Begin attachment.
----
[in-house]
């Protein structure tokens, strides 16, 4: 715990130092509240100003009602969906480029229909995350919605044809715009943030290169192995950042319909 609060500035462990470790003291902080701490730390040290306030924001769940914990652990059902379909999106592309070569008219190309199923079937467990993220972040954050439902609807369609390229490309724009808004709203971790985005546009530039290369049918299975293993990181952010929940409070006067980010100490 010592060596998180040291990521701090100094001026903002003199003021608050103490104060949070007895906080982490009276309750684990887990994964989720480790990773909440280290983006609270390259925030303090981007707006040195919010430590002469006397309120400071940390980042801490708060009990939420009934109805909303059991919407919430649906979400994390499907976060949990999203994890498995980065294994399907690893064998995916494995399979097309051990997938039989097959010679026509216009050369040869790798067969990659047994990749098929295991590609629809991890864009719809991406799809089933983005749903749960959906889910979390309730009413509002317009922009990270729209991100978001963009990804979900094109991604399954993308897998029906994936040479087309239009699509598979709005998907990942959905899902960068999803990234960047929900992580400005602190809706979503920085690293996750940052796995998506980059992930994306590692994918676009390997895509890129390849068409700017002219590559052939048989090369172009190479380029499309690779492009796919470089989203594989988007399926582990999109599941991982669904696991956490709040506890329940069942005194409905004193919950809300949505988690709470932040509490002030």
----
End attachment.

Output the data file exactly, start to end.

[in-house]
């Protein structure tokens, strides 16, 4: 715990130092509240100003009602969906480029229909995350919605044809715009943030290169192995950042319909 609060500035462990470790003291902080701490730390040290306030924001769940914990652990059902379909999106592309070569008219190309199923079937467990993220972040954050439902609807369609390229490309724009808004709203971790985005546009530039290369049918299975293993990181952010929940409070006067980010100490 010592060596998180040291990521701090100094001026903002003199003021608050103490104060949070007895906080982490009276309750684990887990994964989720480790990773909440280290983006609270390259925030303090981007707006040195919010430590002469006397309120400071940390980042801490708060009990939420009934109805909303059991919407919430649906979400994390499907976060949990999203994890498995980065294994399907690893064998995916494995399979097309051990997938039989097959010679026509216009050369040869790798067969990659047994990749098929295991590609629809991890864009719809991406799809089933983005749903749960959906889910979390309730009413509002317009922009990270729209991100978001963009990804979900094109991604399954993308897998029906994936040479087309239009699509598979709005998907990942959905899902960068999803990234960047929900992580400005602190809706979503920085690293996750940052796995998506980059992930994306590692994918676009390997895509890129390849068409700017002219590559052939048989090369172009190479380029499309690779492009796919470089989203594989988007399926582990999109599941991982669904696991956490709040506890329940069942005194409905004193919950809300949505988690709470932040509490002030």